A fresh rebel offensive since December 2012 managed to reach the outskirts of capital Bangui after capturing the northern- and central hinterland in less than a month, facing little resistance from the poorly armed national army. The ‘Seleka’ rebel coalition composes of three dissident fractions motivated by the government’s alleged failure to honour previous peace deals, as implementing disarmament- and reintegration programs, and its failure to fight abject poverty. With President Bozize unable to slow the rebel advance, he agreed to enter unconditional peace talks in Libreville, which resulted in a ceasefire and an agreement to form a government of national unity being signed, while Bozize pledged to step down at the end of his term in 2016. The government of national unity should be in place for a transition period of one year, pending for parliamentary elections, and includes members of the previous government, Seleka and the democratic opposition (that nominated the new Prime Minister). Henceforth, a final push to Bangui was prevented and Bozize managed to stay in power essentially due to the bargaining scope created by emerging troop deployment from Chad, Gabon, Congo-Brazzaville, South Africa and Cameroon.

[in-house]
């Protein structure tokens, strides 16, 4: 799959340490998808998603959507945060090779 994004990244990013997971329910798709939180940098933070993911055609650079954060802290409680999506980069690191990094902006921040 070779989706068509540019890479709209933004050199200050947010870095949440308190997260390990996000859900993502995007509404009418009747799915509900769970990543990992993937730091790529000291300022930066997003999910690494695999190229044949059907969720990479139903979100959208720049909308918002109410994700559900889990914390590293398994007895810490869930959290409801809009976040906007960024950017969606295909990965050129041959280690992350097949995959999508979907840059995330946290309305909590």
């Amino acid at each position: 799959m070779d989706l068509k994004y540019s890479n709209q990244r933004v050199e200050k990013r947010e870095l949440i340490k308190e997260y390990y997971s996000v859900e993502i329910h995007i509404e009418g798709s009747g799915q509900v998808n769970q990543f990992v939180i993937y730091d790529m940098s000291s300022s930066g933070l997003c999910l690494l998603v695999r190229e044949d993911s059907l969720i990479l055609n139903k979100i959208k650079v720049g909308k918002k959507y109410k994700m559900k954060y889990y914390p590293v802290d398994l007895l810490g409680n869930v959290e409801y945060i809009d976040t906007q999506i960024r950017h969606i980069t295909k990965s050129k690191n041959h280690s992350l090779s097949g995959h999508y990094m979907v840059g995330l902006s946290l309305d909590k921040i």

Impact on country risk
Ever since independence, the Central African Republic has been suffering low-level insurgencies with local rebellions, banditry, ethnic tensions and spill-overs from neighbouring conflicts (Chad, Sudan, Uganda and DRC), disrupting any hopes of stabilisation. For years, porous borders and an unprotected bush interior have given armed intruders free-play. Under President Bozize’s reign there has been no room for political opposition despite numerous coup-attempts. He himself came to power through a 2003 coup - supported by Chad - and confirmed his presidency in 2005 and 2011 through alleged fraudulent elections. Divisions and power struggles are expected to raise deep tensions within the newly formed government coalition, facing major challenges in restructuring the army and pacifying the country with Seleka threatening to take up arms when agreed conditions fail to be adhered. Notwithstanding the abundance of diamonds, gold and uranium, economic development is expected to be continuingly obstructed by profound political chaos.
Analyst: Louise Van Cauwenbergh, firstname.lastname@example.org